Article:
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The trap of loving work too much

Secondconfirm In the hazy and distant past, job seekers have interests or hobbies. These interests can be introspective: reading books is a perfectly acceptable way to spend your spare time. no longer. You might be asked today if you have a “personal passion project,” and your answer should sound as exhausting as possible. Go white water rafting, preferably with orphans. Help build highway intersections for endangered animals. If you must read it, at least in the original text.

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Passion is becoming a major factor in success in the workplace. A new study by Jon Jachimowicz and Hannah Weisman of Harvard Business School includes an analysis of 200 million job postings in the United States. It found that the number of people explicitly mentioning “passion” rose over time, from 2 percent in 2007 to 16 percent in 2019.

Career websites have some helpful advice on how to show enthusiasm for very ordinary pursuits. Here’s one site’s advice on how to talk to a prospective employer about putting things in the oven. “I love the process of researching new recipes and testing them out. I’ve been writing about my experiences in baking for the past three years…I’m very detail oriented and love the scientific side of baking. However, I’m also a very social I use baking as an opportunity to get together with friends and family.” Don’t say, “I really like cake.”

Passion for work also seems to be a great way to get ahead once you’re in an organization. Another paper by Mr Jachimowicz, with Ke Wang of the Harvard Kennedy School and Erica Bailey of Columbia Business School, found that employees who were perceived as more motivated than their peers received more positive feedback and more opportunities for promotion and training . Other studies have found that employees who cry at work are valued more if they attribute these emotional displays to being overly concerned.

On the face of it, passion fashion makes sense. Enthusiasm is certainly better than no enthusiasm for employees. Most workers want to do a job they love; most companies want an engaged and motivated workforce. For certain types of companies, the case for unrestricted energy is especially strong. There’s a reason startups don’t embrace the adoration of occasional interested founders.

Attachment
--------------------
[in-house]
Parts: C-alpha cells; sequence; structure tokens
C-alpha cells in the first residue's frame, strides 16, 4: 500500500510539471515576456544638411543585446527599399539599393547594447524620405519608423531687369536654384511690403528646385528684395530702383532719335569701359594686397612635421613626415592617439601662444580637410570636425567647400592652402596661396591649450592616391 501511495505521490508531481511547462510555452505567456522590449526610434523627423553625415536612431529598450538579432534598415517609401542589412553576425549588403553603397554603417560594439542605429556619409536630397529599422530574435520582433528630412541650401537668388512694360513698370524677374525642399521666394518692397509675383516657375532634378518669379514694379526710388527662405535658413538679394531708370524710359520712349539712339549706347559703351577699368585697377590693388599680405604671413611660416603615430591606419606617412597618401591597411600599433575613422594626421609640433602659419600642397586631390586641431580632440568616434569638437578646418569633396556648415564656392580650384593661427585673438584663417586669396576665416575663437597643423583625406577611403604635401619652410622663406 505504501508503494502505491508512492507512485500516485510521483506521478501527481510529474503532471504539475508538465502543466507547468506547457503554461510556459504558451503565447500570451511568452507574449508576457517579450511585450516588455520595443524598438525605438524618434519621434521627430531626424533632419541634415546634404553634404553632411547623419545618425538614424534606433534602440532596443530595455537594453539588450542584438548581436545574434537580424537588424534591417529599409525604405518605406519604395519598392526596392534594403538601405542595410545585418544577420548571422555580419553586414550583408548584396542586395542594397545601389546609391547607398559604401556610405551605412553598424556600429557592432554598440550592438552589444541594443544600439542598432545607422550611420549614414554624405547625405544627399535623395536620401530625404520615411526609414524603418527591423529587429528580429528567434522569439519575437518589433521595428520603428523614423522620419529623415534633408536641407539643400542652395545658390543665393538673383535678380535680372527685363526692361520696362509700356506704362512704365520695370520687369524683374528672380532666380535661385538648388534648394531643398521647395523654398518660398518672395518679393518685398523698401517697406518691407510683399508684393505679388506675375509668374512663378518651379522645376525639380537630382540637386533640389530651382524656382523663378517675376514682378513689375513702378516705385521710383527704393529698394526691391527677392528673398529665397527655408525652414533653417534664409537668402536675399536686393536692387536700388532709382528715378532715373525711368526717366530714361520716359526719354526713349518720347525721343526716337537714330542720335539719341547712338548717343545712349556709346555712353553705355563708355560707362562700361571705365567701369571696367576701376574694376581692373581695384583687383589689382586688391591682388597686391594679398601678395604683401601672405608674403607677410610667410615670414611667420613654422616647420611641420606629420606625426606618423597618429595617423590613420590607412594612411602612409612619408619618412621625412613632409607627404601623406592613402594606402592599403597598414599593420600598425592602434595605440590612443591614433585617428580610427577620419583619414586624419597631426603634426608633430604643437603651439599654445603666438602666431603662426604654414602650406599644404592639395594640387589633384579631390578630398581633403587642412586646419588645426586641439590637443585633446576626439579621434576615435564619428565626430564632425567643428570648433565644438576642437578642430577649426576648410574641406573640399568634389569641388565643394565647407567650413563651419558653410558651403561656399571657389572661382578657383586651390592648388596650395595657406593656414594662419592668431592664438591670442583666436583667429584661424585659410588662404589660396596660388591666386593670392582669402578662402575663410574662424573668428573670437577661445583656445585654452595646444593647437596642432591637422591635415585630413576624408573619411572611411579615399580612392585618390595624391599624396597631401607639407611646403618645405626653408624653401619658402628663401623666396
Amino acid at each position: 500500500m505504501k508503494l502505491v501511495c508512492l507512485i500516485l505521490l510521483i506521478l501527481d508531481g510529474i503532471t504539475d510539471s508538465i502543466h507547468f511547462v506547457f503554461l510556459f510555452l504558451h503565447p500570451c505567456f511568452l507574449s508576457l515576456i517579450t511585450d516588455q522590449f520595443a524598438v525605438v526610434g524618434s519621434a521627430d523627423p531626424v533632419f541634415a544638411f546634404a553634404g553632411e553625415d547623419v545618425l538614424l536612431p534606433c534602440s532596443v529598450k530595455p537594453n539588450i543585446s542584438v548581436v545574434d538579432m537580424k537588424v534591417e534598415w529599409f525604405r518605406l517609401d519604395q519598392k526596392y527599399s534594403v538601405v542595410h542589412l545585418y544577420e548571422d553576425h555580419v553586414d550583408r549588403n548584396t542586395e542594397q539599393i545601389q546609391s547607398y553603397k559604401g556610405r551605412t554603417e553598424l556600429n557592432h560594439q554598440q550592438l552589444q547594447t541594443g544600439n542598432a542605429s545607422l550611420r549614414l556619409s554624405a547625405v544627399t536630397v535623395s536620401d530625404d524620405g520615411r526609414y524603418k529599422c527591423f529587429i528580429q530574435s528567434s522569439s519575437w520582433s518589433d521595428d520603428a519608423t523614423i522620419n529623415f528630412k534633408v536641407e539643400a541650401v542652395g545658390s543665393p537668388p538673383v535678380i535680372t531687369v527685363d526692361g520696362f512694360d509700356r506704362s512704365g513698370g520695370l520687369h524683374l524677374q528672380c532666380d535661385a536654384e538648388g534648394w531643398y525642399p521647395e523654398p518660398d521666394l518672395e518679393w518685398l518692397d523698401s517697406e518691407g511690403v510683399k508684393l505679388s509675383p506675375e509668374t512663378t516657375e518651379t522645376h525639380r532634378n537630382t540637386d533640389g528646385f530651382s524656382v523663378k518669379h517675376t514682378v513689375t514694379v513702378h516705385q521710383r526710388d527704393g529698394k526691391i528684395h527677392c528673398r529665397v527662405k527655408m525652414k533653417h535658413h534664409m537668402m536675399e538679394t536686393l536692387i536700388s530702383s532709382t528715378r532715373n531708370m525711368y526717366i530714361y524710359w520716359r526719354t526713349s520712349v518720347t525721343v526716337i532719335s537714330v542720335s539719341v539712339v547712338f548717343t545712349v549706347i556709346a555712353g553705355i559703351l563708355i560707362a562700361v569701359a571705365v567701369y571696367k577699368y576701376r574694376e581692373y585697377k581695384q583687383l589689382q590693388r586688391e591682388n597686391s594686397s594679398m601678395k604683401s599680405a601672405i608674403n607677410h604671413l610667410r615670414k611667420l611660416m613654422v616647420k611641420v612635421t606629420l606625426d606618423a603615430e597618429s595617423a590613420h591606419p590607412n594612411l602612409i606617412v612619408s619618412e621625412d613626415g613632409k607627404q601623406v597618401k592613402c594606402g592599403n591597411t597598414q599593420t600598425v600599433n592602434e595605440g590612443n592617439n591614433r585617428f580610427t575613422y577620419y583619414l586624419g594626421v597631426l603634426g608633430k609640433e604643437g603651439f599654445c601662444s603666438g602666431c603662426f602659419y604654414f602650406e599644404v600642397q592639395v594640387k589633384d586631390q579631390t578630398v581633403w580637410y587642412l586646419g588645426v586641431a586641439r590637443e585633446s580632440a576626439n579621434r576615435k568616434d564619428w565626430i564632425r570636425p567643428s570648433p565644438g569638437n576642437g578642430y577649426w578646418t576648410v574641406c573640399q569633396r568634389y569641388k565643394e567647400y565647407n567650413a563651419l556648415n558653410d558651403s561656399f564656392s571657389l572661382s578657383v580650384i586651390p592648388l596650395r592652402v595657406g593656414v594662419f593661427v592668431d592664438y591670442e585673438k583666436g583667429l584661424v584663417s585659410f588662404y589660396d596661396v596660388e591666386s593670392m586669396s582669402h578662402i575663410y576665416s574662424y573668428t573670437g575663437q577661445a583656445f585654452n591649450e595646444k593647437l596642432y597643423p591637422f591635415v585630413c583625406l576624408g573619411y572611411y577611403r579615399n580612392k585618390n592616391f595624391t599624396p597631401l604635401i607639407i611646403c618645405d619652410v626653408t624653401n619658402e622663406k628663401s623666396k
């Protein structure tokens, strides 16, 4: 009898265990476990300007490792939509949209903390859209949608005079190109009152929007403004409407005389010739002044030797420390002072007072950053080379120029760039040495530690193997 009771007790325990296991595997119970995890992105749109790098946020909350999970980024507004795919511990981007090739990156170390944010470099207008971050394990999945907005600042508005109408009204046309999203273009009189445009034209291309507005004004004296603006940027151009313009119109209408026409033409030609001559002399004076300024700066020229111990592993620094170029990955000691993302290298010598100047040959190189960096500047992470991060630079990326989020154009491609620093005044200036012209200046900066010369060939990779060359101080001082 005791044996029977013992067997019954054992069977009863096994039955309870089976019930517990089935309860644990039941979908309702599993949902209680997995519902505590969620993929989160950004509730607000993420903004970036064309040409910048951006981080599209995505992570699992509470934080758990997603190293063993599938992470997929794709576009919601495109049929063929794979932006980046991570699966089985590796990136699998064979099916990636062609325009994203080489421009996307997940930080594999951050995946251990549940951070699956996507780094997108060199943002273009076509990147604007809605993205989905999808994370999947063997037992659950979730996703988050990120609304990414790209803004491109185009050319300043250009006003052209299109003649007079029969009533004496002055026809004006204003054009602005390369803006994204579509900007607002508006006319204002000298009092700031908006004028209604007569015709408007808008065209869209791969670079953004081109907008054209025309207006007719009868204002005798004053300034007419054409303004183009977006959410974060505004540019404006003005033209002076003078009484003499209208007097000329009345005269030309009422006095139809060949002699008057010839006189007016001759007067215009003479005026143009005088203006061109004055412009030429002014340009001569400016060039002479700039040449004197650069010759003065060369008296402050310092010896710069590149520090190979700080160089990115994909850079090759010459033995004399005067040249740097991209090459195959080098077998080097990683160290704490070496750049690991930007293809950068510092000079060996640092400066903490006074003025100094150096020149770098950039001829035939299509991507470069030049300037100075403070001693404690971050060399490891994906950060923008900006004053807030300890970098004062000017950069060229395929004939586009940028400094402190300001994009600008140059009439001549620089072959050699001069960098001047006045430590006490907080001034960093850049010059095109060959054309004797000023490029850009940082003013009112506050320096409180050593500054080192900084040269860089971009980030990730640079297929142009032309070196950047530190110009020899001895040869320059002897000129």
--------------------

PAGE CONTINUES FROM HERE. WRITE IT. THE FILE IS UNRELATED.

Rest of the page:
But passion can also distort judgment. The obvious pitfall for companies is to reward commitment over capability. Just like that note-taking, detail-oriented baker might turn out the most disgusting puffs in the world, those super-zealous employees who volunteer to prepare everything might not be good at their jobs. The paper by Mr. Jachimowicz, Mr. Wang and Ms. Bailey finds that passion may indeed be blinding managers to reality: It finds that even when the performance of passionate employees declines, they are still more likely to be promoted than their quiet colleagues.

Employees are also at risk. Even when the commitment comes from the heart, there are different kinds of enthusiasm, some better than others. Psychologists distinguish between harmonious passion, which results from genuine enjoyment of an activity, and obsessive passion, a more compulsive behavior in which people feel they have no real control over themselves.

One obvious pitfall stands out. There are only so many ways to convey passion. He widened his eyes and nodded wildly: It’s too weird. Jumping, shouting and sweating: even weirder. On the other hand, working longer hours is a fairly easy way of showing that your commitment is beyond doubt.

Some evidence suggests that employers feel justified in taking advantage of this fact. A survey by academics at Duke University, the University of Oregon, and Oklahoma State University found that people think it’s more reasonable to ask enthusiastic employees than disengaged employees to do unpaid work and miss out on time they should be spending with their families. They are also more willing to let enthusiastic employees do completely unrelated tasks. It’s apparently believed that if you love your job, you’ll enjoy cleaning office toilets more than someone who isn’t so passionate about it.

It’s great to be passionate about what you do. But if you wake up at 4 a.m. for a meeting with Asia, are constantly working through the holidays, or your boss just handed you a bottle of bleach and a mop, you’re in a state of incomplete health.

Read more from Bartleby, our columnist on management and work:
The relationship between artificial intelligence and humans (February 2)
The Curse of the Corporate Headshot (January 26)
Why Blaming Doesn’t Help (January 19)

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